From mission to Mecca: An African -American Catholic church redefines itself
My study examines the experiences of African American Catholics through the window of Queen of Angels parish in Newark, New Jersey. It is the story of an errand in the urban wilderness by lay African Americans who desired at first to pass on their faith, and then to have a church and priest of their own. It is the story of how they came to accomplish their goals, and of the people who assisted them in their enterprise.^ This is a popular history which encounters the ordinary "person in the pew" in their concrete reality, honoring their values and cosmology, and their struggle for freedom with its "deep religious resonance." The sacred cosmos in which the people were imbued and which was derived from an ancient tradition of African Americans was very much in evidence in the oral and written data obtained. For seven years I was a participant-observer and a fellow traveler with many of the parishioners and ministers, present and past. I observed that the impulse of the persons involved was not toward cynicism but rather toward an abiding and tenacious faith in the reality of goodness and a "blessed assurance."^ My findings, measured against the sacred cosmos thesis and the dialectical typologies of priestly versus prophetic and accommodation versus resistance, revealed a continual discourse informed by faith and negotiated between these typologies. Multiple discourses took place among the African American people themselves; it occurred between them and the mainly white clergy, women religious and lay volunteers who ministered to them; and it transpired between both of these groups and the church hierarchy and secular society which exerted control over them. With self-conscious determination, the parishioners persevered in their pilgrimage toward complete participation in a church to which they knew they belonged. Ultimately, they turned their mission status into a "mecca status," that is, they transformed themselves into a people who contributed solutions, even in the midst of need. The hope is that this local study will contribute to the larger picture of the African American Catholic journey toward spiritual, economic, and political freedom. ^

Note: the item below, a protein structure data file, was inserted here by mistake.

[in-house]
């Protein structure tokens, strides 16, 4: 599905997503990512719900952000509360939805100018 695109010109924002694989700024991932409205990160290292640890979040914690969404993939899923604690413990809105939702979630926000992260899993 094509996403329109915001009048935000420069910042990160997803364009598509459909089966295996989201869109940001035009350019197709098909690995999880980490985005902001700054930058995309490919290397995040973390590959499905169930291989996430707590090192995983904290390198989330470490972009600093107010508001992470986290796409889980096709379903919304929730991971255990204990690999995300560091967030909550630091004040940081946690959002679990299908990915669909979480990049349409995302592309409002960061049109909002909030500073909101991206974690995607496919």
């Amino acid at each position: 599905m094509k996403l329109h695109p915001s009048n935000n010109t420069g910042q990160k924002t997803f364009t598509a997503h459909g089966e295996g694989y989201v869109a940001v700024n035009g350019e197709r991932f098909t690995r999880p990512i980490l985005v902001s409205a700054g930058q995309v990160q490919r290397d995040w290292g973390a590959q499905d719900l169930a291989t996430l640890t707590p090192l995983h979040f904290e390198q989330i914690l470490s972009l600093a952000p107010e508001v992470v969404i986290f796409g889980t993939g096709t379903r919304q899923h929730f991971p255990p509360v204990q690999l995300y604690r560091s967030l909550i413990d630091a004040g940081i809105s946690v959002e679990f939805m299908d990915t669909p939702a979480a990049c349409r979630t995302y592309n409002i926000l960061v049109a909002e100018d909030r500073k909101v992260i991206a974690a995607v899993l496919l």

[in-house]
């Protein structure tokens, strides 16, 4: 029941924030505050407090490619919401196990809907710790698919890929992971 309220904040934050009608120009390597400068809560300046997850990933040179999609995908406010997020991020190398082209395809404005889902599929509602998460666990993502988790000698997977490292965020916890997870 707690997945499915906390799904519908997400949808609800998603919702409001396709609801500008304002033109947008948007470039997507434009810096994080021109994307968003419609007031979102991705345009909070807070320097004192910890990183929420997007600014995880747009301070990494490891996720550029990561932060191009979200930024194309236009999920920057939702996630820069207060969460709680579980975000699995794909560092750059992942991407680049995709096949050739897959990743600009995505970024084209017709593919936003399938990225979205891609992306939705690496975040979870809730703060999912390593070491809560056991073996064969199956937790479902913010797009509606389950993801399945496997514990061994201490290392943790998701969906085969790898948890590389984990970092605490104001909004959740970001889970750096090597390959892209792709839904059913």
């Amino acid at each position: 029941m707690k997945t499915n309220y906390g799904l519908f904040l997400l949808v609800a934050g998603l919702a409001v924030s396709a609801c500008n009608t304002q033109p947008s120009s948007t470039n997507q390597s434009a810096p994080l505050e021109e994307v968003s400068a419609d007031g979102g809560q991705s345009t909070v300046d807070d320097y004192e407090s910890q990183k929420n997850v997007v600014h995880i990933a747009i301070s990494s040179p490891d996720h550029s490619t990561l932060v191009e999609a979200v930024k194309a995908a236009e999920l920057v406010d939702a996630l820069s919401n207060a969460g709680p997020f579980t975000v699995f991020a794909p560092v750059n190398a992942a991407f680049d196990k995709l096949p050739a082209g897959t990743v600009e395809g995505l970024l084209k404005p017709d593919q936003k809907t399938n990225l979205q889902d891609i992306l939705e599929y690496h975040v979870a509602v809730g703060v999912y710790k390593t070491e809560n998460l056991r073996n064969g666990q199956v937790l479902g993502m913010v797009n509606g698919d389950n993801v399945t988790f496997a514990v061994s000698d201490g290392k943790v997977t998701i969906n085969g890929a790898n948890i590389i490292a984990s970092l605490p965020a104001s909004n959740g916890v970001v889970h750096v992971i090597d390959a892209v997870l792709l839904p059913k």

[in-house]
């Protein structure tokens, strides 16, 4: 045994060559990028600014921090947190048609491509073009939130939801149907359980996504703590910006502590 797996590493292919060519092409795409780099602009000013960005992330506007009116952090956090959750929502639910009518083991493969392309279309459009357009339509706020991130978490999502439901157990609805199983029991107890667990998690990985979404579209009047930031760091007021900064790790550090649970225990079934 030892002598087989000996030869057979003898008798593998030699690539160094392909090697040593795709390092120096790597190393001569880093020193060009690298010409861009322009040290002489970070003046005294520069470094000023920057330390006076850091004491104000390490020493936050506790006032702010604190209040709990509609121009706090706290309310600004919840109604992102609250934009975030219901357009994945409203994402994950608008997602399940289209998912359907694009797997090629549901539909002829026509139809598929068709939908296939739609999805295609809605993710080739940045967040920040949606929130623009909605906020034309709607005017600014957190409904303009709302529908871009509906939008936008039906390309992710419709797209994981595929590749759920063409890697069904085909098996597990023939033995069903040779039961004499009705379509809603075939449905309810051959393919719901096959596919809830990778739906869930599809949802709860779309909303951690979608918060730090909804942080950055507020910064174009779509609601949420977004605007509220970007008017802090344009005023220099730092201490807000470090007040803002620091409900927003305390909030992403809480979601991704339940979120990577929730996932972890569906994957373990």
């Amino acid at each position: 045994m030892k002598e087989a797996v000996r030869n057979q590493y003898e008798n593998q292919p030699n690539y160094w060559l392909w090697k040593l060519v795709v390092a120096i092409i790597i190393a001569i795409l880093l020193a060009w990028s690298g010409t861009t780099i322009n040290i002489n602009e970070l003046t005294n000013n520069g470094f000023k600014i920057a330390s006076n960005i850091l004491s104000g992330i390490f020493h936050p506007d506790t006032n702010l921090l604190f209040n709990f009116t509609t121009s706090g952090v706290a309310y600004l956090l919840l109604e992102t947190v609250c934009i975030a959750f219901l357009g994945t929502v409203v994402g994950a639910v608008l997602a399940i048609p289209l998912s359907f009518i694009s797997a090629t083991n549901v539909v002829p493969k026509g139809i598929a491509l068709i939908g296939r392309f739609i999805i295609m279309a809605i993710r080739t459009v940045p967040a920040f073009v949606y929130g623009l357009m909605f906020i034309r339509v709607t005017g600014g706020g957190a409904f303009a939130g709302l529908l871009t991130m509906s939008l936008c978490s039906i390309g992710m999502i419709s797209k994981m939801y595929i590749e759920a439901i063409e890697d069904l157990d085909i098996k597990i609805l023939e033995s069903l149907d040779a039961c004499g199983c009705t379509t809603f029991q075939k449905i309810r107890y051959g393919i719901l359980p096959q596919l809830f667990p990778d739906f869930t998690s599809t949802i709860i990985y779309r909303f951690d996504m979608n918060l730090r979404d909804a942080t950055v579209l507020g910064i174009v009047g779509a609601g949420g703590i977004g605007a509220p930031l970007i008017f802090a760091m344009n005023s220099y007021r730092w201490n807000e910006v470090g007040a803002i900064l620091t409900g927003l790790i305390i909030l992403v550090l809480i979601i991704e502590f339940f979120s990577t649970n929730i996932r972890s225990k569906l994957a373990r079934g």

Mary A Ward,
"From mission to Mecca: An African -American Catholic church redefines itself"
(January 1, 1998).
ETD Collection for Fordham University.